China's first clone kitten likely to be born early in 2019
China will likely have its first clone kitten next March, as the country's pet business targets felines for profitable mass reproduction.
Zhao Jianping, a deputy general manager of Beijing-based biotech company Sinogene, told the Global Times on Tuesday that by using the same technology as was used to create the clone sheep Dolly, China's first clone cat is expected to arrive in the first quarter of 2019.
Zhao noted that the clone has low research value, but his company is eyeing the huge potential of the pet cloning market in China.
The company also offers a pet dog cloning service, priced at 380,000 yuan ($55,117) each. Zhao said his company has received about 20 clients so far. It takes 6-10 months to clone an animal.
The clone pet mimics the appearance of the original uses the same cell nucleus, but lacks the original memory and emotions.
"Even though they are not totally the same as the original pet, the clone still offers strong emotional sustenance for their owners," Zhao said.
The country's dog and cat market was estimated to surpass 170 billion yuan ($24 billion) in 2018, up 27 percent year on year, the Xinhua News Agency reported in August, citing a pet industry report.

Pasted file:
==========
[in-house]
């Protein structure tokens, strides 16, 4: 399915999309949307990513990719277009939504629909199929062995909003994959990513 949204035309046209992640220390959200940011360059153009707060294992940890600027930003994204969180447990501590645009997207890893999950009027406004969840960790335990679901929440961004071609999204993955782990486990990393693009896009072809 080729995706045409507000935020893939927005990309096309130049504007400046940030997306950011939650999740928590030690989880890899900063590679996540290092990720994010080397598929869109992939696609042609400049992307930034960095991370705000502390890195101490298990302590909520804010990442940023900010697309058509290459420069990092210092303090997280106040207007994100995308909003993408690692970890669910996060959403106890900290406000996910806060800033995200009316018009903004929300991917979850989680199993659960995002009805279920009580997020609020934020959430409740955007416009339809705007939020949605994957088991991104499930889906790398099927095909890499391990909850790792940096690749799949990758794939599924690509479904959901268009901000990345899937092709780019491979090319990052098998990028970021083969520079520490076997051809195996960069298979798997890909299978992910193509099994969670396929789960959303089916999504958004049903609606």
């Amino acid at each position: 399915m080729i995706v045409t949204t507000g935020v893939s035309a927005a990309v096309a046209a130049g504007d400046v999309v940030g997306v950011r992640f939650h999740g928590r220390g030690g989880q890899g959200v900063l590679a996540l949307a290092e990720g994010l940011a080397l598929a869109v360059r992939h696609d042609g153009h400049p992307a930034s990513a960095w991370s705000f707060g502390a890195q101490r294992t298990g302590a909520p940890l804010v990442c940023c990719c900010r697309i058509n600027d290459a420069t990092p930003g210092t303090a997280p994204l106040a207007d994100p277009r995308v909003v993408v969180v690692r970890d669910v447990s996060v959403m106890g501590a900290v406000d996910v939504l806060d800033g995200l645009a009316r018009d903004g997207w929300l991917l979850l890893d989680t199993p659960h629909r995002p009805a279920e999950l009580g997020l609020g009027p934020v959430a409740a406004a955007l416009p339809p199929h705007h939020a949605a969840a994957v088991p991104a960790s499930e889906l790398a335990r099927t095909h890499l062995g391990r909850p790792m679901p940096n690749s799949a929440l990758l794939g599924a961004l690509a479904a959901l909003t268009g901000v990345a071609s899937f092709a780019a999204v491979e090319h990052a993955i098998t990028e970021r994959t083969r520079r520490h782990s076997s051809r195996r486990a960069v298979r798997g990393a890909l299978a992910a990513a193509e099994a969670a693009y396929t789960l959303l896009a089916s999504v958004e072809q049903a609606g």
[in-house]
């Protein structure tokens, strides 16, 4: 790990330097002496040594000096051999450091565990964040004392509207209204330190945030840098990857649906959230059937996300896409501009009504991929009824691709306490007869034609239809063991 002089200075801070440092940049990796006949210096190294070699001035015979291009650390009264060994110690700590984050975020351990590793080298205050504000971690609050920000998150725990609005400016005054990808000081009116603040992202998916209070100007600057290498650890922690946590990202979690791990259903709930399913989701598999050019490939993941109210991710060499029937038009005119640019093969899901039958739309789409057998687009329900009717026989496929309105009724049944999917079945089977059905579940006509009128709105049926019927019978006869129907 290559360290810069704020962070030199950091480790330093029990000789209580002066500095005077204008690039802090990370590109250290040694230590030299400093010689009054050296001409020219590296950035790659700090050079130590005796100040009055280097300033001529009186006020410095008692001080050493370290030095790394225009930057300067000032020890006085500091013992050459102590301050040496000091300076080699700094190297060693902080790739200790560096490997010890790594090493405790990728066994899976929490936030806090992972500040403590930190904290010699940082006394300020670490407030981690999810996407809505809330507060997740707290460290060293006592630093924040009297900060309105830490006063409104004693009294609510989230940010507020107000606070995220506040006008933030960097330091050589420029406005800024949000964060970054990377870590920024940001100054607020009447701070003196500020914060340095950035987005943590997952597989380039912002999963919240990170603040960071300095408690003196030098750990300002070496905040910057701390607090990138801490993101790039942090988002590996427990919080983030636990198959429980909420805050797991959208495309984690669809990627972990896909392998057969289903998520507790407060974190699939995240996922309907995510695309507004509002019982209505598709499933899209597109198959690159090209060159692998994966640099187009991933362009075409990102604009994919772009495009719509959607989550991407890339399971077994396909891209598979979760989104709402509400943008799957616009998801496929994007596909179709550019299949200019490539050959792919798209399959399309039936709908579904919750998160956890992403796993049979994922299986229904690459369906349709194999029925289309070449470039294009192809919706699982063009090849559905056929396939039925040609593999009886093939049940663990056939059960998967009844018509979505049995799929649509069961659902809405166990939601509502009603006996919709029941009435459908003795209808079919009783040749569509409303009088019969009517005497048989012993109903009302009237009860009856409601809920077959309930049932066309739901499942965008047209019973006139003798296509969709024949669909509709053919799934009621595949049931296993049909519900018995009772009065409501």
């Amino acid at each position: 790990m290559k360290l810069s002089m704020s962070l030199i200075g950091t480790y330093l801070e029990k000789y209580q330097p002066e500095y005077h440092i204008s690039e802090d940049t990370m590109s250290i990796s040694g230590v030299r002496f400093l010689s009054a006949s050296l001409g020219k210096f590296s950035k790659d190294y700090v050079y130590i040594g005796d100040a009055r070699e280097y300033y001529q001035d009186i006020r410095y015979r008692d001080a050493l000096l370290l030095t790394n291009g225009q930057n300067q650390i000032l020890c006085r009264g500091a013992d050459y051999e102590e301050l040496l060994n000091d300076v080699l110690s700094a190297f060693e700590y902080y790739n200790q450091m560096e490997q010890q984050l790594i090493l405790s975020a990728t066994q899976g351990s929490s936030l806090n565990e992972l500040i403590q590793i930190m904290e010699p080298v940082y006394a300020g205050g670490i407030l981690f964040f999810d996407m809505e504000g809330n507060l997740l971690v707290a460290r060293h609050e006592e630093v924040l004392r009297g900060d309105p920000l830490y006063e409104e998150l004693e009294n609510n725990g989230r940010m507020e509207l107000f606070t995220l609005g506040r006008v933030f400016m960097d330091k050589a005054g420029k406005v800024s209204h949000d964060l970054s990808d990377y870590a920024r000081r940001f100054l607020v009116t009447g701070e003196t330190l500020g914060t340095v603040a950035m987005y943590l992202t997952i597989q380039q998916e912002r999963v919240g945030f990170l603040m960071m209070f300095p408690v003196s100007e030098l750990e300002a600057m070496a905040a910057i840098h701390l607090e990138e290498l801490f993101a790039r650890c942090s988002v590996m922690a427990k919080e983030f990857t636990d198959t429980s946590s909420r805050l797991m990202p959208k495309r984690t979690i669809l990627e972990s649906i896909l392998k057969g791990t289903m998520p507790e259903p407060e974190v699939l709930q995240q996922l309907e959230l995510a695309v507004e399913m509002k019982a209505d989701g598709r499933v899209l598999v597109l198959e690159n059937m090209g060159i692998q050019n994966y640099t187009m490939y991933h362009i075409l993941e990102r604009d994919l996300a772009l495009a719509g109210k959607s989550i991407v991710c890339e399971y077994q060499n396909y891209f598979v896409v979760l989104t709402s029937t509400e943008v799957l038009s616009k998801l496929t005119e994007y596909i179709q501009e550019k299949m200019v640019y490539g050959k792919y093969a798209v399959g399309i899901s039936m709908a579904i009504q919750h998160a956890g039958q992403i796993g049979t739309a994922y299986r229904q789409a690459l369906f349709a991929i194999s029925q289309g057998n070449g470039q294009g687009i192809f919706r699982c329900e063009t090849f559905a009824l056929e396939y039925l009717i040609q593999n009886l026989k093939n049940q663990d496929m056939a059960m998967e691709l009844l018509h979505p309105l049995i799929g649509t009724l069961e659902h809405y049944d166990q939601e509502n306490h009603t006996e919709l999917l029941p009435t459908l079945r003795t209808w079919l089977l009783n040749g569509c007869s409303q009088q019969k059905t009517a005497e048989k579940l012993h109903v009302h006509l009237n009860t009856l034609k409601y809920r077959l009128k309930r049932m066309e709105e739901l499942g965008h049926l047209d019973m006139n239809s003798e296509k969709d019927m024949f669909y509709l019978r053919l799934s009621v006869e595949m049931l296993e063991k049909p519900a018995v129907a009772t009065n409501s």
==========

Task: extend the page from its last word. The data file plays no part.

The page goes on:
Dogs are considered the most difficult animal to clone, mainly because the reproductive physiology of dogs is different from other mammals.
Their egg cells are more sensitive to the stimulation of changes in external conditions, Zhao noted.
Lai Liangxue, a technology adviser for Sinogene, told the Global Times that using the cell, the genes of animals can also be edited for a certain purpose, such as wiping out birth defects or using them as laboratory animals to test diseases.
Clone pigs are mainly used as test animals for organ transplants and clone cows are mainly used to raise milk production, according to Lai.
China has 73.55 million pet lovers in urban areas owning a total 91.49 million dogs and cats, according to Xinhua.